For Fans, By Fans

Bleeding Blue: The Broken Wings of the Blue Jays


The non-waiver deadline has passed us by, and the Blue Jays remained relatively quiet opting to move two outfielders for two bullpen arms, addressing one of the Blue Jays most glaring weaknesses. However, this isn’t about what happened at the trade deadline, it’s about what didn’t happen and why.

Ironically enough, it was an interview by John Smoltz on MLB Network Radio today that really got me thinking. John Smoltz was a part of one of the most successful dynasties in baseball history during his time with the Atlanta Braves. He was an integral part in helping the Braves win 14 consecutive division titles from 1991-2005. During the interview he was asked his thoughts on the trade deadline, and how the Braves, who were notorious for being rather quiet at the deadline, approached it.

While I don’t have the direct quote, his sentiment was rather eye opening for me. He basically said that the Braves were quiet at the trade deadline because they didn’t want to give up future success for short-term gain, and with 14 straight post-season appearances you can’t argue that they weren’t at least successful in that regard. He also conceded there was a flipside to that argument in the fact that some teams would go all-in for their post-season run at the trade deadline and make the moves that made them better for the short term, but at the cost of future success, with most having to begin rebuilding soon after.

And while he conceded that some of those teams may have been teams that eliminated them in the postseason, or had more immediate success, the Atlanta Braves were undeniably successful in their own right. While the Atlanta Braves’ 14 consecutive division titles only netted them one World Series championship, that sustained success is something every GM strives for, and AA would certainly be happy with a similar record of sustained success.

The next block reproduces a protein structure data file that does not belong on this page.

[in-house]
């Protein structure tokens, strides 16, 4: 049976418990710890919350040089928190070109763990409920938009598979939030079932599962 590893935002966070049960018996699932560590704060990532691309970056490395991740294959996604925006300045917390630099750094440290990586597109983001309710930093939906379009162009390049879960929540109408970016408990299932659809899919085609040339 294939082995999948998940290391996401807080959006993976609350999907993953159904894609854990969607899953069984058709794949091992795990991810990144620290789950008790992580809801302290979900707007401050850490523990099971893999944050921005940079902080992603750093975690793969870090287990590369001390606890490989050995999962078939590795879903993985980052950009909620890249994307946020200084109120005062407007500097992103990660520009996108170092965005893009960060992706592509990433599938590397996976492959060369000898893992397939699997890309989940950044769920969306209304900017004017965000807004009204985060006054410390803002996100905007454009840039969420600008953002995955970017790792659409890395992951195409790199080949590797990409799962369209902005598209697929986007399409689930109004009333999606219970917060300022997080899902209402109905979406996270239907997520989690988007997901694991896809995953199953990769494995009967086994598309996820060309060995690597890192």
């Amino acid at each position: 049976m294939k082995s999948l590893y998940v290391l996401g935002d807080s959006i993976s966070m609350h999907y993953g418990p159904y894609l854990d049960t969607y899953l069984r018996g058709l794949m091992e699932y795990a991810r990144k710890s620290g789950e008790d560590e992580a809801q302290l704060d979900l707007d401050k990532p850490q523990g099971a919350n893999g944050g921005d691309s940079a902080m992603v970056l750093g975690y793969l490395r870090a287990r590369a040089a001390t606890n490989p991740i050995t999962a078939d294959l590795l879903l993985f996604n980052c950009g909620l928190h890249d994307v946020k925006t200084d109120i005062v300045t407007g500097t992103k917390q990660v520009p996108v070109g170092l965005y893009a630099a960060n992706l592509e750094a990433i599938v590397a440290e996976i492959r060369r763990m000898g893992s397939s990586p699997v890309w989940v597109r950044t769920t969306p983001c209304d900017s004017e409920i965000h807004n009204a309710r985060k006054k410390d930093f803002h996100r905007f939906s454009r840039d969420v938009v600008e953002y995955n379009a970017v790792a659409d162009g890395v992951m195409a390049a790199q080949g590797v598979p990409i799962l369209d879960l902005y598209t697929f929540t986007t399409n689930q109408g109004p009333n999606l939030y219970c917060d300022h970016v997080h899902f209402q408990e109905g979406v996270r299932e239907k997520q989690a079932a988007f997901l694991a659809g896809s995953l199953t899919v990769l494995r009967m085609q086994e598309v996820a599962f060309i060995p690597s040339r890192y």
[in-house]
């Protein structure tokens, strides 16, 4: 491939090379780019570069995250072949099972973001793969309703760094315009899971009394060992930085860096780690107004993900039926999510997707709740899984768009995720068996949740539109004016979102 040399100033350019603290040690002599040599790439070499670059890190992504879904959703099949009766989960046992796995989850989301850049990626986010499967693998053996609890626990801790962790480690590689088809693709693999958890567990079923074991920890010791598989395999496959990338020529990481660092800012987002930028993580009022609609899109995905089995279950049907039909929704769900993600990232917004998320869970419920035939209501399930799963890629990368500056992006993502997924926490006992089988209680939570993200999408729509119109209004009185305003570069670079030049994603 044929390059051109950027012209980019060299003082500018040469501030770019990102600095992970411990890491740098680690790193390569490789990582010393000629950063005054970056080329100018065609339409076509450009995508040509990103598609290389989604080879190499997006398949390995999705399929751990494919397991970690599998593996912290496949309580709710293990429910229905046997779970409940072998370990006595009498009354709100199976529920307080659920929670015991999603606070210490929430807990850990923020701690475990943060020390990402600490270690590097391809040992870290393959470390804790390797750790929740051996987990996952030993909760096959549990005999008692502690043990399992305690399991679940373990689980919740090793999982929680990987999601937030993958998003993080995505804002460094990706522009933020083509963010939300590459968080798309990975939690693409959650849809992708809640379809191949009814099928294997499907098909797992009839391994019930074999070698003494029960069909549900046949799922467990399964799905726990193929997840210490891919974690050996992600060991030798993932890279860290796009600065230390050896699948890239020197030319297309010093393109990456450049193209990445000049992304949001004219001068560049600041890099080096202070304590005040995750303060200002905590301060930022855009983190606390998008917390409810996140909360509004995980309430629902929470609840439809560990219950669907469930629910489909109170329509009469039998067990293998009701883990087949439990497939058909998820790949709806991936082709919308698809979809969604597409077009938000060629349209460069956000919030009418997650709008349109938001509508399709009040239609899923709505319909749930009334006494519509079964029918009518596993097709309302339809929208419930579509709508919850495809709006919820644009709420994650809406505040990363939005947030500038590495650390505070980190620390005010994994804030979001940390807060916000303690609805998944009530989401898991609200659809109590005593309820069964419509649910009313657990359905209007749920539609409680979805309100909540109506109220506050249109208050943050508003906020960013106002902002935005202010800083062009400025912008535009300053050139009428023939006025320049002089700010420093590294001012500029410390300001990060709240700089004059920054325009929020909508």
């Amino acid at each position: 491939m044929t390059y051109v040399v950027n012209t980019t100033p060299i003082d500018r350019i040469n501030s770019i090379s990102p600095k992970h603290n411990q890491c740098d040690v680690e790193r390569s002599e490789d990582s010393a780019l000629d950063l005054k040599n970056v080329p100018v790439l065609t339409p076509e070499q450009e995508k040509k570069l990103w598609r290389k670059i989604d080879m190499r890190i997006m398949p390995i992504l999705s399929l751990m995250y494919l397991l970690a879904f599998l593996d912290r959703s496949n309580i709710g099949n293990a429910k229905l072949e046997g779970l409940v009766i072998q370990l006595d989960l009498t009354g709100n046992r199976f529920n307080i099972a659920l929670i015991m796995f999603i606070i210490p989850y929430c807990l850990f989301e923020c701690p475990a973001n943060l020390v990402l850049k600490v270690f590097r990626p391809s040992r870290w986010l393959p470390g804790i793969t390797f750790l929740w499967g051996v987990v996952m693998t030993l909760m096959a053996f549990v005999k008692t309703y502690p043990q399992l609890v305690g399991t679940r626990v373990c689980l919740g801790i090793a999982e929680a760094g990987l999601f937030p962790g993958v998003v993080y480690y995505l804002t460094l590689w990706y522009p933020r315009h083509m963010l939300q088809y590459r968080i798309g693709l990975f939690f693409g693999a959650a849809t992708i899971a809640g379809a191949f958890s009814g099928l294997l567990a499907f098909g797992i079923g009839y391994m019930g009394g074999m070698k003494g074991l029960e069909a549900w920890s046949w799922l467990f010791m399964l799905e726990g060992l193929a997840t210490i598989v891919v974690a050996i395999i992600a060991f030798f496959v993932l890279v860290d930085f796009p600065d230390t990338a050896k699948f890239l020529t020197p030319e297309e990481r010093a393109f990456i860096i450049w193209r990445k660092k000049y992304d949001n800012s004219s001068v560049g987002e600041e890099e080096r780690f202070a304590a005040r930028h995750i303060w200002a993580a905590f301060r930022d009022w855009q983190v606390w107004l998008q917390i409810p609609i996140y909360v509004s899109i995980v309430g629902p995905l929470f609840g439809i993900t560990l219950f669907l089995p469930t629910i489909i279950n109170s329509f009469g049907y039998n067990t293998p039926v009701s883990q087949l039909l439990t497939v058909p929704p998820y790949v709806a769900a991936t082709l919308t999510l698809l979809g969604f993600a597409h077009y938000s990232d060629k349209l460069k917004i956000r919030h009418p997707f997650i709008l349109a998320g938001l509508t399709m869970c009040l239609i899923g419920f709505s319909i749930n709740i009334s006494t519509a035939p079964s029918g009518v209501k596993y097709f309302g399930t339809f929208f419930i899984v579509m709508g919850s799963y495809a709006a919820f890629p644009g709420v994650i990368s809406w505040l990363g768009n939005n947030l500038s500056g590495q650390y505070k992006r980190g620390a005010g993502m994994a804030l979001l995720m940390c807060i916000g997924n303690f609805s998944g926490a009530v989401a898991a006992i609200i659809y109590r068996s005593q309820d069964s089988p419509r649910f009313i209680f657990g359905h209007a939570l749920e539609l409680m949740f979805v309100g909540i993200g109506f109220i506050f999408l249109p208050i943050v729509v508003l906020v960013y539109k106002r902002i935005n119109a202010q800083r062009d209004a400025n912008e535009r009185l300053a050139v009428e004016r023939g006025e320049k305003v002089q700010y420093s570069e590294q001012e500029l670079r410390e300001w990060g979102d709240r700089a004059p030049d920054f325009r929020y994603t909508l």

However it wasn’t only Atlanta’s approach to the deadline that made them successful, they also had the talent to be successful. The reason I say this is because I believe the Blue Jays do as well, not only in the farm system, but right now. Now, I am very aware it doesn’t feel like it right now, not with the record hovering around the .500 mark and the lineup looking as feeble as ever, and leaving Seattle with another lost series, it is a tough time, but there is a silver lining.

As the trade deadline passed, the Blue Jays had 11 players on the Disabled List and all major league teams have an active roster of 25 players. The fact that almost half of a major league roster is on the disabled list, and that the “spare parts” have continued to keep this team in the hunt for a wild card berth should be a more celebrated accomplishment

Of the 11 on the DL are 3/5s of an opening day starting rotation and the Blue Jays MVP (and arguably a potential AL MVP). That type of loss to a starting rotation would cripple most major league teams, while losing your team’s most valuable player for an extended stretch in the middle of the summer would kill most fan’s hopes for a postseason berth but the Blue Jays and their fans, may not have thrived in the face of adversity so far, but they have certainly survived. Still dealing with the losses of Brandon Morrow, Drew Hutchison, Kyle Drabek, Jose Bautista, Luis Perez, Sergio Santos, Jason Frasor, JP Arencibia, the Blue Jays knew that the time to make a move for short-term gain wasn’t now. The return of healthy and rested players to the Blue Jays lineup will be huge boosts, but Jays fans should take solace in the fact that not only were the Blue Jays not sellers at the deadline like many suggested they may be, but that the Jays added two pieces to the puzzle that can help us now and continue to help us in the future, not to mention the addition of J.A. Happ, who I believe will see a bigger role handed to him in the future as he acclimates himself to the AL.

In short, Alex Anthopoulos has always stated that he isn’t building for one post-season appearance, he is building a team that will be a perennial post-season contender with a prolonged period of success, and if the 2012 season so far is an indicator of anything, it’s that Alex Anthopoulos will stick to his game plan unless something spectacular happens and changes his course.


You can follow Brandon on Twitter @Bam_86

*Shoutout to Steven McEwen for some fact-checking help. Follow him on twitter @SMcEwen_eh




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